In auditing check holds over the years, I have often found violations of of Regulation CC. These violations result from a number of things, such as incorrectly calculating the amount of a hold or incorrectly choosing the wrong date to make funds available. Often times, there isn’t a pattern or practices as to why these violations occur - other than a lack of training - though I have noticed a trend of violations relating to one specific special exception hold reason: The reasonable cause to doubt collectibility.
An Overview of the Reasonable Cause to Doubt Collectibility Hold Reason
“Reasonable cause to doubt collectibility” is one of six special “exception” reasons permitted under 229.13 of Regulation CC. Unlike some of the other reasons which are more straightforward, the “reasonable cause” hold reason is a bit more complex than the others and often results in violations. The reasons for this, of course, is that the “reasonable cause” hold reason must be accompanied with an actual reason as to why a financial institutions believes a check will not be paid. While this may seem straightforward upon first thought, it is actually a bit more complicated that it should be.
Part of the reason for the confusion behind this reason is that Regulation CC is somewhat ambiguous in the rule:
“(1) In general. Sections 229.10(c) and 229.12 do not apply to a check deposited in an account at a depositary bank if the depositary bank has reasonable cause to believe that the check is uncollectible from the paying bank. Reasonable cause to believe a check is uncollectible requires the existence of facts that would cause a well-grounded belief in the mind of a reasonable person. Such belief shall not be based on the fact that the check is of a particular class or is deposited by a particular class of persons. The reason for the bank's belief that the check is uncollectible shall be included in the notice required under paragraph (g) of this section.”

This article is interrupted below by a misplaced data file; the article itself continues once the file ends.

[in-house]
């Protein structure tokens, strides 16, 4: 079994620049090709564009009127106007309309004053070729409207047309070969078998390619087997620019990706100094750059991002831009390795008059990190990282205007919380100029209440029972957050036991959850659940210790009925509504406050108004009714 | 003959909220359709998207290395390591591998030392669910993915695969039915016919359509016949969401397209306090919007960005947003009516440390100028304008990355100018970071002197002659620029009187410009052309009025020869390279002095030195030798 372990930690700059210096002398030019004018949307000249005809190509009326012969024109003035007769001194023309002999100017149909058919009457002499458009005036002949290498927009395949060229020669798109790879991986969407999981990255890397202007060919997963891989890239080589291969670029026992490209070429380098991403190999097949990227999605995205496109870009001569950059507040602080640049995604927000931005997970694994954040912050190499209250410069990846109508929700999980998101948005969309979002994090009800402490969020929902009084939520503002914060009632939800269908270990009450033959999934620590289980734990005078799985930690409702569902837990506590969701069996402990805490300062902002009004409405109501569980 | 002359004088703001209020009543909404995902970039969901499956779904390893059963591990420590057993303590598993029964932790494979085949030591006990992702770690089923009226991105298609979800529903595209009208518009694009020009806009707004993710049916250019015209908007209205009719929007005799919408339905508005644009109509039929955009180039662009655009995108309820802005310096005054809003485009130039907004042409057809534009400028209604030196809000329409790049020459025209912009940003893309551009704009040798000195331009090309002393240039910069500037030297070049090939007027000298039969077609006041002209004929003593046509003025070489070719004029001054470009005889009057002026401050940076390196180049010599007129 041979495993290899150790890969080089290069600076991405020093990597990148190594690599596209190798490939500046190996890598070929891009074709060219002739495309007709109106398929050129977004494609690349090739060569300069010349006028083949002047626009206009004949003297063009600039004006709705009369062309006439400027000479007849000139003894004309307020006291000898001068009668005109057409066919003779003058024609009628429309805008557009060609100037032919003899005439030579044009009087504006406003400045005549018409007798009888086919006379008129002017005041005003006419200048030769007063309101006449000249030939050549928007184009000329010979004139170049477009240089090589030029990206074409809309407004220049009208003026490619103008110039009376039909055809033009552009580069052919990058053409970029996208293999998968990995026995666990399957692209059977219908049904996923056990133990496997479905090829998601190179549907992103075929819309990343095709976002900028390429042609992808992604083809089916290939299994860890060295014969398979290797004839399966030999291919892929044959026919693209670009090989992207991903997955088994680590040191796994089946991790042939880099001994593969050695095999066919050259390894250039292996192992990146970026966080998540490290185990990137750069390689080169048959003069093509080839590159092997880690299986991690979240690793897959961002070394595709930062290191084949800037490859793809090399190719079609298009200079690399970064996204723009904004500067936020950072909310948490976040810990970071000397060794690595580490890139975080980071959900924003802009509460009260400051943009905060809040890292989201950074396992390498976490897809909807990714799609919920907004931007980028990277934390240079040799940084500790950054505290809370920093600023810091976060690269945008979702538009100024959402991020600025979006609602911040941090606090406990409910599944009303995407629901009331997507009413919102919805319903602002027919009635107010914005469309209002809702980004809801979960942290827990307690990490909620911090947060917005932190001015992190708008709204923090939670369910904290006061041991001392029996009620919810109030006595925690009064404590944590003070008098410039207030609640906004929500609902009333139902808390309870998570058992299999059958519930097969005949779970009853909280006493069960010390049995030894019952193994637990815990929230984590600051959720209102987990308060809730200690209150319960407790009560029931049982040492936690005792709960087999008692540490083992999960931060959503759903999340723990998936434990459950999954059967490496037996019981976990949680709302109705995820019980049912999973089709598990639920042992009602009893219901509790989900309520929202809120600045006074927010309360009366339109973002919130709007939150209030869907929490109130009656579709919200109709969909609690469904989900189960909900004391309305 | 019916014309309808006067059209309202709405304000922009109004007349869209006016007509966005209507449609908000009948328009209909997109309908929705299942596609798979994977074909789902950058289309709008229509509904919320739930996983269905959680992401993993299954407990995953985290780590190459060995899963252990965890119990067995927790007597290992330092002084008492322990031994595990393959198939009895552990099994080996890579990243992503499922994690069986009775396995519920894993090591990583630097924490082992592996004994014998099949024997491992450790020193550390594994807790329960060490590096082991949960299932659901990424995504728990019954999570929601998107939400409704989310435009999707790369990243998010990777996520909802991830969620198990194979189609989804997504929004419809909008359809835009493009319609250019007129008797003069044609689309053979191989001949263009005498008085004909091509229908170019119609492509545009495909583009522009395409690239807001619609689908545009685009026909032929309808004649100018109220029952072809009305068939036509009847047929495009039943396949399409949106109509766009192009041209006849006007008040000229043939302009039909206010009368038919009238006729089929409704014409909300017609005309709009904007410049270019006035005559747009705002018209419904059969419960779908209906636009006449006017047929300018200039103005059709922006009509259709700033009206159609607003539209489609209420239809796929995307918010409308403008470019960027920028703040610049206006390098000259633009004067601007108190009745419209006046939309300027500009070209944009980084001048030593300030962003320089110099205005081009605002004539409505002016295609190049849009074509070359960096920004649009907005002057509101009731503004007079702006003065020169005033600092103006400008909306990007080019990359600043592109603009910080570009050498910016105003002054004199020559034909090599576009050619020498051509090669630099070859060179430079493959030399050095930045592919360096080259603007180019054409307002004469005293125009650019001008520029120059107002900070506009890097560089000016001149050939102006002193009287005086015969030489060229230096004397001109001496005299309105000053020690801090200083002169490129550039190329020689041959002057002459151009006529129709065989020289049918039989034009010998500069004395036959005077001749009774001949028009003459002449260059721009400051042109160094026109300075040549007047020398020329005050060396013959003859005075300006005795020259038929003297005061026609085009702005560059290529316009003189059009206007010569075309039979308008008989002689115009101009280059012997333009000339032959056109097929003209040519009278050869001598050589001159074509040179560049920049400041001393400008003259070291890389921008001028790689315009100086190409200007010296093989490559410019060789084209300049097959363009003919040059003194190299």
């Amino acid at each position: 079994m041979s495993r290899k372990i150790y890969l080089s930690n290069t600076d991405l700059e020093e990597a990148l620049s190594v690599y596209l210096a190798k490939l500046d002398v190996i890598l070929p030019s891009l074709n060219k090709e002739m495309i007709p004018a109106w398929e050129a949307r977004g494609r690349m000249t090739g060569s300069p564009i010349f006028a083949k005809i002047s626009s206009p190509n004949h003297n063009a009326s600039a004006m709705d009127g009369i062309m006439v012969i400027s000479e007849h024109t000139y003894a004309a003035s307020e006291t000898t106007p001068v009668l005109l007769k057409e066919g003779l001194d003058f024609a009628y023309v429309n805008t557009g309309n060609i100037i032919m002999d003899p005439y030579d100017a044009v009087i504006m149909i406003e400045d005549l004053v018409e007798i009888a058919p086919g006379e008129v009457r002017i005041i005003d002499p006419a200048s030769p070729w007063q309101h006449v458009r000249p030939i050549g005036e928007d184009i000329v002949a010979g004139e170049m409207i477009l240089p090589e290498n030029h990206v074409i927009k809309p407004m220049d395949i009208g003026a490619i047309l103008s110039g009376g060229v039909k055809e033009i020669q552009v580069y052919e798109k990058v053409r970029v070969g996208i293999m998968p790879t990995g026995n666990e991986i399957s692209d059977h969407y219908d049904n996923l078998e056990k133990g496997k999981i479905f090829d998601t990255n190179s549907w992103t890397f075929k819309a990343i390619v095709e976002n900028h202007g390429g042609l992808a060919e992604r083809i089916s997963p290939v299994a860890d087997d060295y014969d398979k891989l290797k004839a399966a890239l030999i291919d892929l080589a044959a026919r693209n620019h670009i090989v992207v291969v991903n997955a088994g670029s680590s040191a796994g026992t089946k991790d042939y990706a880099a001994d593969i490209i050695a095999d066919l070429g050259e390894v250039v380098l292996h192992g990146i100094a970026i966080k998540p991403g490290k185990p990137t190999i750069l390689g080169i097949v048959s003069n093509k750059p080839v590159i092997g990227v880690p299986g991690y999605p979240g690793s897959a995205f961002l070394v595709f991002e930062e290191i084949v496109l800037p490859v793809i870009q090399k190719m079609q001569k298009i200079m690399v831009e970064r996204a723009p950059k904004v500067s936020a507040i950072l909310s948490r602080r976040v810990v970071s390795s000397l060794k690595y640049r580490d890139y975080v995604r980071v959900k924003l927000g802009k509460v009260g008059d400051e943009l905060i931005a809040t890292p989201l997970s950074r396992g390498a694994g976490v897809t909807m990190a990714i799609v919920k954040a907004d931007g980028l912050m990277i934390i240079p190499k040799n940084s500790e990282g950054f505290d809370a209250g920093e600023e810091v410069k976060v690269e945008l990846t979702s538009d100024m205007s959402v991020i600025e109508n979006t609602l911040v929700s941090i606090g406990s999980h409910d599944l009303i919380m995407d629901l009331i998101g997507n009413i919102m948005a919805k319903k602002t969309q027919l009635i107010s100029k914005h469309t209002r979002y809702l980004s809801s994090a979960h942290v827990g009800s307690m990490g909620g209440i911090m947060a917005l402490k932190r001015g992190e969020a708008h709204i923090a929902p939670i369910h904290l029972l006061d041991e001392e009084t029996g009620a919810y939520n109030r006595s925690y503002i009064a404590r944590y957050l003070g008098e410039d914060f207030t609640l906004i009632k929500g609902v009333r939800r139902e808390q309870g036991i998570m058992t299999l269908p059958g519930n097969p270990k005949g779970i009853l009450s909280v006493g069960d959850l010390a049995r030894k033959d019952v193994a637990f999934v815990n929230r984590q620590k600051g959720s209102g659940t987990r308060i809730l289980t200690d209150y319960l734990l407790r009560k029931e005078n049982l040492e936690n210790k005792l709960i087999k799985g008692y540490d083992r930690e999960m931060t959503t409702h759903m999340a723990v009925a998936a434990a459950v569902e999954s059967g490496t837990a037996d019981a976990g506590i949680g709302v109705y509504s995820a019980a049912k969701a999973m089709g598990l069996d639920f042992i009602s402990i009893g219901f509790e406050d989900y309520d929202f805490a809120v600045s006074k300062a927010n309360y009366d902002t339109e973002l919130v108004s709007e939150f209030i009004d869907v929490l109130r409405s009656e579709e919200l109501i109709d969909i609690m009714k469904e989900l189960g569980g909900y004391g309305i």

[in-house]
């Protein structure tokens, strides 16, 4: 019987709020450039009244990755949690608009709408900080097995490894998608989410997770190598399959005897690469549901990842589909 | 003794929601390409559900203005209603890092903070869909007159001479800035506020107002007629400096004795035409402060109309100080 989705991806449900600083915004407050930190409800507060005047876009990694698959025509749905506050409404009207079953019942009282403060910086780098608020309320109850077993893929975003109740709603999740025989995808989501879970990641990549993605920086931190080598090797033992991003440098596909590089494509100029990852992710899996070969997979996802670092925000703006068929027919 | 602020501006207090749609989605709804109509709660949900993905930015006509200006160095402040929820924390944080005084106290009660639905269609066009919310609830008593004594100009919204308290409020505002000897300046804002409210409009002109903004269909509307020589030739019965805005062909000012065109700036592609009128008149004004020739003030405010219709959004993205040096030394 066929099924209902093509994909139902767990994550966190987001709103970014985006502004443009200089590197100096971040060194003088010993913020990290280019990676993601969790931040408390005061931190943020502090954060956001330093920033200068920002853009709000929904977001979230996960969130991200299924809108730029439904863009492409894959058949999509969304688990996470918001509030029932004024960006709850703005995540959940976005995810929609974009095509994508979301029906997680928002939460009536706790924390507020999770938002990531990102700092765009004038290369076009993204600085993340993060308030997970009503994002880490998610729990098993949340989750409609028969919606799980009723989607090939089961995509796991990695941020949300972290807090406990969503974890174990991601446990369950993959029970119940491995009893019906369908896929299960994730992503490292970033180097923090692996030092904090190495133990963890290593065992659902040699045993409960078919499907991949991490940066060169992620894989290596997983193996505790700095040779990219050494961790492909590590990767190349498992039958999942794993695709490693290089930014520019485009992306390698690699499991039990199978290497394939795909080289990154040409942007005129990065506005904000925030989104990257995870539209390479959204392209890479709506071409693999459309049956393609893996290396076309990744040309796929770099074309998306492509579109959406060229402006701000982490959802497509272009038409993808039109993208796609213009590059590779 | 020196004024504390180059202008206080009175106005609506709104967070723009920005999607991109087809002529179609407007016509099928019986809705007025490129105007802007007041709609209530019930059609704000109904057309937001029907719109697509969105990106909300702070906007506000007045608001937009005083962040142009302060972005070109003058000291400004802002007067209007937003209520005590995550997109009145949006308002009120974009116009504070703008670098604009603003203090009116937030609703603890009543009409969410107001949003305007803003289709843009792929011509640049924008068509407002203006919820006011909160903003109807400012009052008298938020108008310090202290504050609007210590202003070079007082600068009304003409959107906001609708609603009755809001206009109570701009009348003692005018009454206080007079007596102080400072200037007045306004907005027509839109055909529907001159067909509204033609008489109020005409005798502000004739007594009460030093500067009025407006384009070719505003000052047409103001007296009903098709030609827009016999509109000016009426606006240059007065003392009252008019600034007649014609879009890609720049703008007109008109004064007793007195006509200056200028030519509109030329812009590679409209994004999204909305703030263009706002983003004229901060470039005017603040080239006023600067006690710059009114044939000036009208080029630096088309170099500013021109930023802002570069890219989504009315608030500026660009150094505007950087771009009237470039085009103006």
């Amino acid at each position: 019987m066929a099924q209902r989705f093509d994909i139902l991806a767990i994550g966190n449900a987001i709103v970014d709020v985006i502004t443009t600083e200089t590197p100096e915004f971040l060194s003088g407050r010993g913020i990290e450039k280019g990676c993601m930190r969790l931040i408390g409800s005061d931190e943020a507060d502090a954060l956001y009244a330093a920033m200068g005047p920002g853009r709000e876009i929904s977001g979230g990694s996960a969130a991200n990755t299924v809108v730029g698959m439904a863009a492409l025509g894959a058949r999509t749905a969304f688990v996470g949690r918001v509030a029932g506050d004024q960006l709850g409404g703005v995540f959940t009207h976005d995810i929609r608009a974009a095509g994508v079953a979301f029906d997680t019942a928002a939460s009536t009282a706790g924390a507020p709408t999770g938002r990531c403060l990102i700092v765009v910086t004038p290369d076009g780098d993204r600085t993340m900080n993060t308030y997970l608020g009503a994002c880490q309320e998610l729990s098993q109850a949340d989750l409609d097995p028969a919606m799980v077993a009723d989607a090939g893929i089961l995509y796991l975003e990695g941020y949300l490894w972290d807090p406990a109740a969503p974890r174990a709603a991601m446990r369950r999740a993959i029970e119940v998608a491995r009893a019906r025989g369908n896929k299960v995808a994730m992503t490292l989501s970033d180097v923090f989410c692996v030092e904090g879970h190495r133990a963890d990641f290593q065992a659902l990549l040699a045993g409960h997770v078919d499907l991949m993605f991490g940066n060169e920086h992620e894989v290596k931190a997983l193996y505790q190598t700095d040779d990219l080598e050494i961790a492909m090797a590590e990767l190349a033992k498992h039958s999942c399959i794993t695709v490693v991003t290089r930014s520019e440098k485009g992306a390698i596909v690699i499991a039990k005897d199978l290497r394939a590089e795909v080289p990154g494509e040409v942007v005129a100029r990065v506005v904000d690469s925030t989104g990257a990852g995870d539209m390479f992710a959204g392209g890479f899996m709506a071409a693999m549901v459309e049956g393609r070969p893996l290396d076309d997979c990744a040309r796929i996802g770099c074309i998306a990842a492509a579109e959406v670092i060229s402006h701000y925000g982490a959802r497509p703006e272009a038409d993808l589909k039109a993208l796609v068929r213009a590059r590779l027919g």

As you can see, the rule says that the “reasonable cause” hold can be invoked if there are “facts that would cause a well-grounded belief in the mind of a reasonable person.” As we all know from our relationships with family and friends, this statement about a “well-grounded belief in the mind of a reasonable person” is extremely subjective. The problem with this subjectivity, however, is that this is the test that would be used in a court proceeding. Due to this gray line in the guidance, it is important for financial institutions to err on the side of caution and take a conservative approach to this rule.
Reasonable Cause Examples of Insufficient Reasons
Before we discuss some examples of acceptable “reasonable cause” special exception hold reasons, I think it is important to rule out a couple of reasons that I have seen repeatedly result in violations at financial institutions.
First, I have seen a number of violations result when a financial institution uses an “other” reason of “unable to verify funds.” In these cases, my conversations with tellers and managers have revealed that the “reasonable cause” hold reason was invoked because the teller was unable to verify funds from the paying bank. In today’s age of privacy, very few banks will verify funds anymore, though is was a common practice a few decades ago. As most banks will no longer verify funds, it would not be considered a “well-grounded belief in the mind of a reasonable person” to place a hold on a check just because a bank was unable to verify funds in an account at a third party. In my mind, using a reason of “unable to verify funds” will result in a violation every time.